Ride Viking style
The small but sturdy Icelandic horse probably traces its origins to early Viking settlers. These horses, famous for their good natures, flowing manes and ambling gaits (known as a tolt), are seldom seen on trail rides outside Iceland. Today, however, you can ride one of these gentle creatures through some 125 acres on the scenic Niagara Escarpment near Collingwood at the Pretty River Valley Country Inn. During a 20-minute natural horsemanship session in the arena, you’ll learn how to communicate with these willing steeds. After the guided one-hour ride, relax in the steam rooms, saunas and outdoor pools of nearby Scandinave Spa. The Icelandic horse experience is offered year-round through Pretty River Valley Country Inn as part of a two-night getaway package.
Outwit the tracker
During the week, enjoy a four-hour guided trail ride through the rural landscape along the Conestogo River, criss-crossing back and forth across the water as you make your way into the village of St. Jacobs. Tie up your steed in the Mennonite hitching shed or by the Shadetree gift shop. Your horse naps while you get explore the town and grab some lunch at the adjacent River Rose Cafe. Then ride back to the Conestogo River Horseback Adventures base. Your mount might be a friendly Canadian horse, even a Belgian draft horse that’s “very comfortable, like riding a couch sideways,” says owner Tatyanna van Lenthe. Deer, bald eagles, blue heron and osprey are often seen along the way. More prosaic, but amusing, adds van Lenthe, are the friendly herds of cows. “They are very curious. One even tried to lick a horse.” Prior experience is not required, but a little athletic ability would make it easier to spend three hours in the saddle. Teenage boys love van Lenthe’s manhunt-like game where participants are given a map and have two hours to run back through the forest to the house while she gives chase on horseback.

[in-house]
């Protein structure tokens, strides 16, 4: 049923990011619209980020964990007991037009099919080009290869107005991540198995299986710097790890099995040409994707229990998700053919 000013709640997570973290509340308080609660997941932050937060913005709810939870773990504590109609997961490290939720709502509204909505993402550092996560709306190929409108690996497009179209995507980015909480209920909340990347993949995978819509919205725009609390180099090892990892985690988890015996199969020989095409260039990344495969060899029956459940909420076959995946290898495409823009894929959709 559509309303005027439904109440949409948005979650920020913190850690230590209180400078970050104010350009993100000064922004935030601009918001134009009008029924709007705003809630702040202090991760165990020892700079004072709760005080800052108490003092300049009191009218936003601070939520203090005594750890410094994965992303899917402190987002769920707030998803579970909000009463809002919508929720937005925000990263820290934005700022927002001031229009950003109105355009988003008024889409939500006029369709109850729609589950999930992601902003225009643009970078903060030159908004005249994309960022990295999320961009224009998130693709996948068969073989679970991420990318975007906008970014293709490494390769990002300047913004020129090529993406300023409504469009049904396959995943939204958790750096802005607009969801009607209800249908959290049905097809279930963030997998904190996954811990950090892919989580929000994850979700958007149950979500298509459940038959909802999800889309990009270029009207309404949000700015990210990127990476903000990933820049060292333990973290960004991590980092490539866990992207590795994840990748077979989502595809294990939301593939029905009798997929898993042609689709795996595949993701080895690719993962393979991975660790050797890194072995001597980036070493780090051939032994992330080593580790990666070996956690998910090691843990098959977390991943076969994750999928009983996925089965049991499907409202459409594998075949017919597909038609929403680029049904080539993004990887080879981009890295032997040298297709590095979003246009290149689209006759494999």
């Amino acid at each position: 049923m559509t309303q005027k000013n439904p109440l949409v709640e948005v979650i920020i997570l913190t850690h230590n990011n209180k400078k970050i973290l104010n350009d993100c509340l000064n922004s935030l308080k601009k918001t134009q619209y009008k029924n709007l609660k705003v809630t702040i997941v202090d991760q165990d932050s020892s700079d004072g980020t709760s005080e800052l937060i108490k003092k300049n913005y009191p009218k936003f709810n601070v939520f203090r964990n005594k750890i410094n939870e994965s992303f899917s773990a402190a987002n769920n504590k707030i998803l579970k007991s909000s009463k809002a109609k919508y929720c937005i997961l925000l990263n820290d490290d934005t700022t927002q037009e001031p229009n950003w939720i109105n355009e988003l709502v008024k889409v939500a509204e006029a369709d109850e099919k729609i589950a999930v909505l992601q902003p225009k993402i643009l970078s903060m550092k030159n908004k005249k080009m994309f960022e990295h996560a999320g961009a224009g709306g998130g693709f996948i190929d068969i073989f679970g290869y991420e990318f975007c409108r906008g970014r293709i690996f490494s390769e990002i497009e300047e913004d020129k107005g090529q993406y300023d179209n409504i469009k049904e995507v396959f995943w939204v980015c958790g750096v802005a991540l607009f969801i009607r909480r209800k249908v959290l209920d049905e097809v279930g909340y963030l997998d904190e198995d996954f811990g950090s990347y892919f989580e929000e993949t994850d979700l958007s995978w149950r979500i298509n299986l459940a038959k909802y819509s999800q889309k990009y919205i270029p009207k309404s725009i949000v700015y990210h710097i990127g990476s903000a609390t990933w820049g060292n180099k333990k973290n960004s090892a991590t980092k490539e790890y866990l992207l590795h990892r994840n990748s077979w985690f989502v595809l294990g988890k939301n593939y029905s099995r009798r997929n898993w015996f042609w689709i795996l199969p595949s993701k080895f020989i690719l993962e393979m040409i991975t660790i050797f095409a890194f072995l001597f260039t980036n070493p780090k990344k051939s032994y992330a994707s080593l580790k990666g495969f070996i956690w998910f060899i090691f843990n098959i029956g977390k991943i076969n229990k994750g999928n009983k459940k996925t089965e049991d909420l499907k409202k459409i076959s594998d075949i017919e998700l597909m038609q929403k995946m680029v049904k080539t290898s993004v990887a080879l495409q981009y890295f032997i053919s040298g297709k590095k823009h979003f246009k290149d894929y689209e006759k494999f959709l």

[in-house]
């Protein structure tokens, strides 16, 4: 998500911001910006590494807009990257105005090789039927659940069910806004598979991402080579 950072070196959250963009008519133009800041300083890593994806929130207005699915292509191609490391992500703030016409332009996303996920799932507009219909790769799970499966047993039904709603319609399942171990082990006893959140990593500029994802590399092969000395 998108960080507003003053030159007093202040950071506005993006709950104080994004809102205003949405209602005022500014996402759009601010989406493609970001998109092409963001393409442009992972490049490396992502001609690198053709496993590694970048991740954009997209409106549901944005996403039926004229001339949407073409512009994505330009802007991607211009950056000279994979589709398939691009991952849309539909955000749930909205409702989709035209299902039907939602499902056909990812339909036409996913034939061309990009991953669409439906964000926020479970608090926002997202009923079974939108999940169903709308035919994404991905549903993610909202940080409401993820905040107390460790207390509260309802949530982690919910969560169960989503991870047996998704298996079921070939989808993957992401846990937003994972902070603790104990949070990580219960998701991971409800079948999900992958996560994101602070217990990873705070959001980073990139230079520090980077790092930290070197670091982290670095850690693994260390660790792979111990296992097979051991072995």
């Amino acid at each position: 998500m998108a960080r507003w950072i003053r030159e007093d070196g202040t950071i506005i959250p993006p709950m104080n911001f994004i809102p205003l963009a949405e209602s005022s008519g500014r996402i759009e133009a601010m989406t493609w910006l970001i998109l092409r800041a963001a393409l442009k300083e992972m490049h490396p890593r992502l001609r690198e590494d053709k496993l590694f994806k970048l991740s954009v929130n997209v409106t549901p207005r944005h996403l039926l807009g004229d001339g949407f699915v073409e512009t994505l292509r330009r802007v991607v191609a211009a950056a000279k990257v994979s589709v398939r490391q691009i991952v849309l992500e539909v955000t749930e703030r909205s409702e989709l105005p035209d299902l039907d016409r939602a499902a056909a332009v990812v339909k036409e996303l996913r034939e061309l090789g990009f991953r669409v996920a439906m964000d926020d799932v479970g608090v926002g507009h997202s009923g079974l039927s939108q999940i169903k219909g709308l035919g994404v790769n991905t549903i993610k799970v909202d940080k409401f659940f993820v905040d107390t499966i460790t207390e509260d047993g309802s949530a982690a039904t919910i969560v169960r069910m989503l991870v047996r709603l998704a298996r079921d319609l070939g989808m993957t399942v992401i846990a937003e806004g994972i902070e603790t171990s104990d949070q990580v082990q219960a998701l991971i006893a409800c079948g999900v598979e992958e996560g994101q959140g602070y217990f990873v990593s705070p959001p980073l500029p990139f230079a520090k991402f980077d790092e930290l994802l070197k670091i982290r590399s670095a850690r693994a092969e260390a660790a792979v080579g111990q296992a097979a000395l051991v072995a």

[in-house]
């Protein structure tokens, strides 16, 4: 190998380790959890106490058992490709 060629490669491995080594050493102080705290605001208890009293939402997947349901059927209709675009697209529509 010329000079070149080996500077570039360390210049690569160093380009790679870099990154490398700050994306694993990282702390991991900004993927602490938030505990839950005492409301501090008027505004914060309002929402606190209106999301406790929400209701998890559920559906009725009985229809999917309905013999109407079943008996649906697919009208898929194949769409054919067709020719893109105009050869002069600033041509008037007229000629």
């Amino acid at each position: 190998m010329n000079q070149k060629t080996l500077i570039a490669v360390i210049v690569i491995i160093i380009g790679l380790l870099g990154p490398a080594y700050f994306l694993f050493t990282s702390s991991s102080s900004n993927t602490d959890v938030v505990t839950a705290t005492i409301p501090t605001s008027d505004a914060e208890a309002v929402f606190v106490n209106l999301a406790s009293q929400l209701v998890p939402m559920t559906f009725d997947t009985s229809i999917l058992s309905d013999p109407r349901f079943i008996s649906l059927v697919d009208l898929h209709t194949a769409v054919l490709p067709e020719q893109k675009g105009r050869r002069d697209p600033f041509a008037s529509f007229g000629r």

Take a carriage ride
Horse-drawn carriages are a common sight along the roads of Waterloo County, home to many Old Order Mennonites. But, you too can now enjoy a ride through the historic streets of Elora in one of these classic vehicles with driver Jacques Dion. “The carriage was one of the last ones made in Wallenstein (a nearby village), ” says Dion. “It can easily carry up to six adults and it has a double-folding top to protect you from the sun and rain.” Pulling the carriage is a single beautiful Clydesdale horse he bought from the Carson farm in Listowel. “Austin always does his job diligently and is very calm and safe in traffic,” reassures Dion. When young kids come along, they can sit with him and help to drive the carriage. “This experience has left many everlasting memories with hundreds of kids over the years.” The carriage usually sets out from the Café Creperie on Mill Street in Elora. The service is popular with bridal parties so call the café ahead to book, 519-846-1618, or email firstname.lastname@example.org.
Visit a donkey
The hardest of hearts will melt at the Donkey Sanctuary of Canada where visitors meet some of the 100 horses, mules and hinnies (the offspring of a horse stallion bred to a female donkey) in their care. Learn the difference between a Jenny and Jack, watch a donkey care demonstration and even try brushing one yourself. The animals at the sanctuary have either been rescued from abusive situations or from owners who could no longer offer proper care to their animals. Visitors can stroll down the farm lane and visit the barn. Bring a picnic to enjoy at a table beside the pond filled with koi. Visitors are asked not to feed the donkeys but are welcome to bring gifts for their care including white vinegar and Epsom salts. June 9 is Donkey Day, a special event with wagon rides, agility dogs, demonstrations of equine massage, music and informative talks. Open Wednesdays and Sundays only.